Another week, another news release to local media about service disruptions in local hospitals. The new week began with an alert from Alberta Health Services saying that three overnight shifts at the emergency department in Lac La Biche's W. J. Cadzow hospital would be affected by a lack of physician coverage.
No docs available overnight Monday, Wednesday and Friday, so far this week. It's to a point where rural residents are surprised if there is no weekly disruption.
For more than two years, the news releases have been sent out to media from AHS — Disruptions in Cold Lake, St. Paul, Lac La Biche ... across the region. Service levels are constantly being stretched and strained by the lack of rural physicians.
But it's not just the service levels that are being affected in rural centres. The security and confidence of rural residents is also being strained. People move to rural communities — or remain to raise their families — because of the amenities offered without the pack mentality of larger centres. Rural residents are OK with giving up a little bit of choice or selection in return for a feeling they are getting more personalized care and attention — not just from their healthcare system, but in their grocery stores, schools and even their churches. Smalltown life has so many benefits. But as rural Alberta residents are learning, some of those benefits are precariously balanced, and are very-much affected by decisions made in the middle of those larger centres that residents were happy to be living away from
News reports show that doctors and provincial politicians are in a near-constant battle over funding. Provincial politicians, in turn, say their federal counter-parts are making matters worse. As the escalation and blame-calling goes further and further up the chain, those at the bottom are left to worry about the safety and security they once saw as a foundation of their rural life.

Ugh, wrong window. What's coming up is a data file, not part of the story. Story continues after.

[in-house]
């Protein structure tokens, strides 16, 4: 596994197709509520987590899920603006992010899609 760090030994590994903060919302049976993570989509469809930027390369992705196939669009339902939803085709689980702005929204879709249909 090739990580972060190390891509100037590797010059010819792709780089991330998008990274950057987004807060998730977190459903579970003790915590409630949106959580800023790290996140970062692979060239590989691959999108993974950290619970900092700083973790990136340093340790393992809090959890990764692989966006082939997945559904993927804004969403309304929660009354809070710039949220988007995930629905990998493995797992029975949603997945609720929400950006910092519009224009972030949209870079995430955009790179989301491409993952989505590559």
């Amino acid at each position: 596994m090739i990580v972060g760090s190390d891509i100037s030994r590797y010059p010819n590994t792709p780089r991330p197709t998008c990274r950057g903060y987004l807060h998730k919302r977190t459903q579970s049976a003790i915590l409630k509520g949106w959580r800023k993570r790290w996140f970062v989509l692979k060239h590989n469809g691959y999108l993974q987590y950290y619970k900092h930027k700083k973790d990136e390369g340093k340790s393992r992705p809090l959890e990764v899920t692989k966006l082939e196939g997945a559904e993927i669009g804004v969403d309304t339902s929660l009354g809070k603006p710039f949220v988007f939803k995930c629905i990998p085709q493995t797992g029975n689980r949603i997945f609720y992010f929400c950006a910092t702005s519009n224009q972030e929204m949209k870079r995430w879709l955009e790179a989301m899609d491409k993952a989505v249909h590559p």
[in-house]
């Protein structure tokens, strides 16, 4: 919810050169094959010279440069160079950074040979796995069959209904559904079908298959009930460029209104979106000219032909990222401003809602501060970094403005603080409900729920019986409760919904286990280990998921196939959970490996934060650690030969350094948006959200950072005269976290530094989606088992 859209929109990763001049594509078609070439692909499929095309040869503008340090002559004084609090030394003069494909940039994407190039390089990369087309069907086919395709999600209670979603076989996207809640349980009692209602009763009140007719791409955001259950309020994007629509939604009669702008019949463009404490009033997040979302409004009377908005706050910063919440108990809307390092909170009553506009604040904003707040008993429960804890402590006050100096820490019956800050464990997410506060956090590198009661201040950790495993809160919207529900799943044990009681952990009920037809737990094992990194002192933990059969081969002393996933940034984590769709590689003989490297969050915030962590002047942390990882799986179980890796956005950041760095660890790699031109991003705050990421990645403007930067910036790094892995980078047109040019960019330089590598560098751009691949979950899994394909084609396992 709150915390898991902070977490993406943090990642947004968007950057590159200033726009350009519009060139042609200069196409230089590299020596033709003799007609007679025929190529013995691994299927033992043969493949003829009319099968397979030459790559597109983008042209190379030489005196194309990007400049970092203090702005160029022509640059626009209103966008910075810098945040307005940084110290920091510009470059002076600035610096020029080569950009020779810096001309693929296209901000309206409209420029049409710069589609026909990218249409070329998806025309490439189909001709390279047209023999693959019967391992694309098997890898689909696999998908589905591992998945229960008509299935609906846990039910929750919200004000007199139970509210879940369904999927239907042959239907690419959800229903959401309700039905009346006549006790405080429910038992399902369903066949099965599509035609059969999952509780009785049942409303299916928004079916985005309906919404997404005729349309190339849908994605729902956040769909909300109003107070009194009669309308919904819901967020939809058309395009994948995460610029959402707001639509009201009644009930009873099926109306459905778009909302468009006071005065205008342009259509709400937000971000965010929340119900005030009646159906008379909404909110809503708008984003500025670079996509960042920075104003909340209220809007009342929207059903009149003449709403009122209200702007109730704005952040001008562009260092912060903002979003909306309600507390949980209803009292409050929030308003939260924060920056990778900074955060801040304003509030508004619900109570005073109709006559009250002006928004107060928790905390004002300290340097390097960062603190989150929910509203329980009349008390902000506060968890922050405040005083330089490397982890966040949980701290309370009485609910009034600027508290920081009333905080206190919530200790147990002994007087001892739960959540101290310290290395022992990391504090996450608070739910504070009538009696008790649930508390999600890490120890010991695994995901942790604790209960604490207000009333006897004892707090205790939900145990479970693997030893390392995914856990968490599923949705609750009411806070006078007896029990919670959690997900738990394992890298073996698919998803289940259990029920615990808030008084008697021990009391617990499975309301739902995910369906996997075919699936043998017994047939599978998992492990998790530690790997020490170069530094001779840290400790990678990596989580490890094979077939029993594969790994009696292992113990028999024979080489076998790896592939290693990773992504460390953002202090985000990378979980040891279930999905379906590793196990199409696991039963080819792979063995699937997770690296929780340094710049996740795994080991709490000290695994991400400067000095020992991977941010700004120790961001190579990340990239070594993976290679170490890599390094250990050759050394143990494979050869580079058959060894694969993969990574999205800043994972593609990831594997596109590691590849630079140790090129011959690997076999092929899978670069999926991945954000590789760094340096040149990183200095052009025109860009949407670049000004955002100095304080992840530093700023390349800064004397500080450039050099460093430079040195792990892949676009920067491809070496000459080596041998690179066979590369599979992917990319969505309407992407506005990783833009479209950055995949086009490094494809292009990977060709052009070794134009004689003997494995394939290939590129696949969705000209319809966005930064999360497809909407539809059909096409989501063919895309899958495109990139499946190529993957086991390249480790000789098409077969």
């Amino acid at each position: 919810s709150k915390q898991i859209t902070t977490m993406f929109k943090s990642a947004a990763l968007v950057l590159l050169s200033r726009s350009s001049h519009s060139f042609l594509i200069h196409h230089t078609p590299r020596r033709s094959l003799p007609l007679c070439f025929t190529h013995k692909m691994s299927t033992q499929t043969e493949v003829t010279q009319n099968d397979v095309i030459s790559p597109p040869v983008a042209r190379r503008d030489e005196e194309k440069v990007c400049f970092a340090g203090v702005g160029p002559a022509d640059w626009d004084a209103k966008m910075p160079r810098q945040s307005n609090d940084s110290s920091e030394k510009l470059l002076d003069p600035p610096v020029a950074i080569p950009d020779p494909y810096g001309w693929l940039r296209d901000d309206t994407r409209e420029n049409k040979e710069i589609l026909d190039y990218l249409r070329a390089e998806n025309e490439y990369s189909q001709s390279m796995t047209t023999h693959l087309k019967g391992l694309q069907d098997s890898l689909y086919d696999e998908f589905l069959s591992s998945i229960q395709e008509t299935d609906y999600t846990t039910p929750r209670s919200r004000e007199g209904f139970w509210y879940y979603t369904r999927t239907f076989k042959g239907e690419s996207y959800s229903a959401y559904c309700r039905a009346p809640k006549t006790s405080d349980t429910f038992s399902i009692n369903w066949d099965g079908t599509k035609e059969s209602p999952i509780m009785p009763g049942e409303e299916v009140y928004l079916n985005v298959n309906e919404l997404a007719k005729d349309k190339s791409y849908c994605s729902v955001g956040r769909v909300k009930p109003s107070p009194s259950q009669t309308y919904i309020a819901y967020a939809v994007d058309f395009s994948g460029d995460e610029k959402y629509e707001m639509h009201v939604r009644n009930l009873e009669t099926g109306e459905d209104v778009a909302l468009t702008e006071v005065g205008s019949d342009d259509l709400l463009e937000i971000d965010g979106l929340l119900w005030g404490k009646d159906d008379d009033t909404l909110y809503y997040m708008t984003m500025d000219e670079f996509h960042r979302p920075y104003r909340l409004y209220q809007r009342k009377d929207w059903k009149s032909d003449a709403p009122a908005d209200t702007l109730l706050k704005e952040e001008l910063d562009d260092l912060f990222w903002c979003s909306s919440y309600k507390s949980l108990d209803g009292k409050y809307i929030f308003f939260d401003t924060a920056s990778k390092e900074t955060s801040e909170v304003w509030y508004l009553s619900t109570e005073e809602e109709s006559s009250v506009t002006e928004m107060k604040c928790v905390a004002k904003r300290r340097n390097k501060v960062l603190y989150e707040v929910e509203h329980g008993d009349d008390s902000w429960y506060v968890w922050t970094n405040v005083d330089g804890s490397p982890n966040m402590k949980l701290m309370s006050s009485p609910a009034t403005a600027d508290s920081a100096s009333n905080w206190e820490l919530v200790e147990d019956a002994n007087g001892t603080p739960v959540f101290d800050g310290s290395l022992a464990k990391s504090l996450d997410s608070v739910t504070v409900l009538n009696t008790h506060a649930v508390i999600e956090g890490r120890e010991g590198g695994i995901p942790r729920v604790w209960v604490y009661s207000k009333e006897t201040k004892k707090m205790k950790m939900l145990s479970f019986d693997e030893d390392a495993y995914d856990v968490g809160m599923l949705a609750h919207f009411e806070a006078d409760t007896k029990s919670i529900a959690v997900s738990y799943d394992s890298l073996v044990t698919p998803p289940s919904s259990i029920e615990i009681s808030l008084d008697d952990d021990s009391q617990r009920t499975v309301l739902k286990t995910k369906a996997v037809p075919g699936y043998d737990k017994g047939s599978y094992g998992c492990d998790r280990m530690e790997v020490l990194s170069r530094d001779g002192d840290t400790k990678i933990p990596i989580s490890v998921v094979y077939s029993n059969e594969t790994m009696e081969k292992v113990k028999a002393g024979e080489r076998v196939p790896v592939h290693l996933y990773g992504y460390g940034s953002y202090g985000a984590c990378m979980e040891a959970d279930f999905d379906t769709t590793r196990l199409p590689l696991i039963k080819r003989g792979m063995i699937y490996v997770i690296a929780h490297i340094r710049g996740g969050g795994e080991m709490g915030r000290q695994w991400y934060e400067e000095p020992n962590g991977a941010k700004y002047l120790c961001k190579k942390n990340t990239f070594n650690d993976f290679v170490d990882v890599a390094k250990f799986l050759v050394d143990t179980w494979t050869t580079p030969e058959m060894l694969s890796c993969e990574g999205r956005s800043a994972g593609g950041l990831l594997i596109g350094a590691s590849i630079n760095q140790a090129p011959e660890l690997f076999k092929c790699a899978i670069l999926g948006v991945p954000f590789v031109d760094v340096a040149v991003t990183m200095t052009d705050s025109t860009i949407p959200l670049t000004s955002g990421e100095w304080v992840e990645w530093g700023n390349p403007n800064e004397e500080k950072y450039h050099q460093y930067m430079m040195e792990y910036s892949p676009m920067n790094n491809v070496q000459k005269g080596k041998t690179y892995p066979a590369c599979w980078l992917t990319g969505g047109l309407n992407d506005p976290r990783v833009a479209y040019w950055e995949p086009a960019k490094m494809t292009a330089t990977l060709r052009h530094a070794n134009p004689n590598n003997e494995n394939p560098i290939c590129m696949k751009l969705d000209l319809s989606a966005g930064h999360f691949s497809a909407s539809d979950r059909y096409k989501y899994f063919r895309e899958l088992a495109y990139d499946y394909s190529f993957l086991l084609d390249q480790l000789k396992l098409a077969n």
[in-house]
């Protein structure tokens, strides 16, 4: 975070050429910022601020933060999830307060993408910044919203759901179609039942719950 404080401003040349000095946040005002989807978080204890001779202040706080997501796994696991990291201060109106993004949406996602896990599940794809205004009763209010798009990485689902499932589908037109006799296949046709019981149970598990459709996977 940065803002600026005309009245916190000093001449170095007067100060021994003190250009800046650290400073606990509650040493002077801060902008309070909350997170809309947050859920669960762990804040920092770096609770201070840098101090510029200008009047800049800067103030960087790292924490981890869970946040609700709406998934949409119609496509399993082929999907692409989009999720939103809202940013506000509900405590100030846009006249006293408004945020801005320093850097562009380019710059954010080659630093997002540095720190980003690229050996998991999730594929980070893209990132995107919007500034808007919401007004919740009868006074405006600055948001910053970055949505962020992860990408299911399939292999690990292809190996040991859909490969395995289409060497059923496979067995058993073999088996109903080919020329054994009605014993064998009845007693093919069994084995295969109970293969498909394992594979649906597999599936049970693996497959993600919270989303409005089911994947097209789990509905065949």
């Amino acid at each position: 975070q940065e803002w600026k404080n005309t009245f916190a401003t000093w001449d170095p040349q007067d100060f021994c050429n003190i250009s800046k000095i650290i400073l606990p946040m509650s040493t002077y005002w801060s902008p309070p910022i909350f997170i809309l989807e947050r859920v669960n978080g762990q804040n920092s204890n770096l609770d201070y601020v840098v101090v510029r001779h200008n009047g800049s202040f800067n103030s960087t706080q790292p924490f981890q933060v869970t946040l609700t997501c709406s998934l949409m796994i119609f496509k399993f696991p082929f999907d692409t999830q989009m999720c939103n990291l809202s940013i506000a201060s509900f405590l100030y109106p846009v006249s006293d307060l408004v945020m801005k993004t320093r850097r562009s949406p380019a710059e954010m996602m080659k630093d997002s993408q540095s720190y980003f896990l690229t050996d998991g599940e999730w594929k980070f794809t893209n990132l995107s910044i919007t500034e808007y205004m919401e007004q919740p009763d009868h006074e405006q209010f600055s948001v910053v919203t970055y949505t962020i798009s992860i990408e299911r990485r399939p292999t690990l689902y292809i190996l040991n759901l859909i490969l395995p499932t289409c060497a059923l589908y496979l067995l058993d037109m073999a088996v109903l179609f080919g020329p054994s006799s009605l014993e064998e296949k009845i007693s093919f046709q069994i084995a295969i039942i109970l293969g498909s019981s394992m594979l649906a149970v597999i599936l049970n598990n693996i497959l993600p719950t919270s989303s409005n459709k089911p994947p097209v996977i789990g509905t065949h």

Rural doctors are part of those communities. These disruptions aren't easy for them either. Nurses and the thousands of other healthcare staff in rural locations across the province are also feeling the front-line stresses and strains in the system.
While there are recruitment committees, increased incentives, international training provisions and a wide-range of focus going into this worsening issue, a hint to just how well those efforts are working can be found in the regular news releases from AHS that are now little more than cut-and-paste updates.
"Due to the inability to secure physician coverage ... (insert community or health centre here) ..." is line one, then remind residents it's a "temporary" disruption in line three, take out the previous disruption times from the last notice and add in the new times in the second paragraph of the current on, and then in paragraph three, open with: "Nursing staff will remain on-site in the emergency department ..." Thank goodness for the nurses.
At the end of each notice, AHS is quick to thank the public for their "patience and understanding" before cutting and pasting their "current focus" that is "on reducing emergency department wait-times, improving EMS response times, increasing access to surgeries, and improving patient flow."
Again, and not to dwell on the growing feeling that urban life is getting all the attention - but even if a lot of work isn't really going into these news releases, shouldn't "finding doctors in rural Alberta" at least be pasted into the next one as a focus — just to let rural residents feel included?